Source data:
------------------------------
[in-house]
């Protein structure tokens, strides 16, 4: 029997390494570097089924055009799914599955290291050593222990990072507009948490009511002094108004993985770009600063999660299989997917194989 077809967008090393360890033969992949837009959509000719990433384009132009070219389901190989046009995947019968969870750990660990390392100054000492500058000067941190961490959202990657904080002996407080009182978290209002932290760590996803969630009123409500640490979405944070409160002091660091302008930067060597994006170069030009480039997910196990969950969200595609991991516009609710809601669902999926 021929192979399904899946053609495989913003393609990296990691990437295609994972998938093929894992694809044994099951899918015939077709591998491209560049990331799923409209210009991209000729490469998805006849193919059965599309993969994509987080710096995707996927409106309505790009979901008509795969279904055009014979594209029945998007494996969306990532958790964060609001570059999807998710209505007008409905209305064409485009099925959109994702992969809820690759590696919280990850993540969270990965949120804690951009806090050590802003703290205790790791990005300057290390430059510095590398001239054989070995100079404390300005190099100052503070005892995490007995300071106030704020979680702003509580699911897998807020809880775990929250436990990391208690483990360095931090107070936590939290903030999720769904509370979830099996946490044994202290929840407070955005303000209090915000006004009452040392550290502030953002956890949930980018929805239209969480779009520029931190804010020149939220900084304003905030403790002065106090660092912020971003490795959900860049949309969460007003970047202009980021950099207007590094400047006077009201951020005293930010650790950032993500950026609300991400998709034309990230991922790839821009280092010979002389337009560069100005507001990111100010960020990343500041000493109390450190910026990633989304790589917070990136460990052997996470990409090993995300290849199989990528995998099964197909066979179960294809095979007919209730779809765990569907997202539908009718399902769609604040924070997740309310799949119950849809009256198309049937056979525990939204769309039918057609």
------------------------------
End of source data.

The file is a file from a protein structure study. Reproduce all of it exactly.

[in-house]
């Protein structure tokens, strides 16, 4: 029997390494570097089924055009799914599955290291050593222990990072507009948490009511002094108004993985770009600063999660299989997917194989 077809967008090393360890033969992949837009959509000719990433384009132009070219389901190989046009995947019968969870750990660990390392100054000492500058000067941190961490959202990657904080002996407080009182978290209002932290760590996803969630009123409500640490979405944070409160002091660091302008930067060597994006170069030009480039997910196990969950969200595609991991516009609710809601669902999926 021929192979399904899946053609495989913003393609990296990691990437295609994972998938093929894992694809044994099951899918015939077709591998491209560049990331799923409209210009991209000729490469998805006849193919059965599309993969994509987080710096995707996927409106309505790009979901008509795969279904055009014979594209029945998007494996969306990532958790964060609001570059999807998710209505007008409905209305064409485009099925959109994702992969809820690759590696919280990850993540969270990965949120804690951009806090050590802003703290205790790791990005300057290390430059510095590398001239054989070995100079404390300005190099100052503070005892995490007995300071106030704020979680702003509580699911897998807020809880775990929250436990990391208690483990360095931090107070936590939290903030999720769904509370979830099996946490044994202290929840407070955005303000209090915000006004009452040392550290502030953002956890949930980018929805239209969480779009520029931190804010020149939220900084304003905030403790002065106090660092912020971003490795959900860049949309969460007003970047202009980021950099207007590094400047006077009201951020005293930010650790950032993500950026609300991400998709034309990230991922790839821009280092010979002389337009560069100005507001990111100010960020990343500041000493109390450190910026990633989304790589917070990136460990052997996470990409090993995300290849199989990528995998099964197909066979179960294809095979007919209730779809765990569907997202539908009718399902769609604040924070997740309310799949119950849809009256198309049937056979525990939204769309039918057609």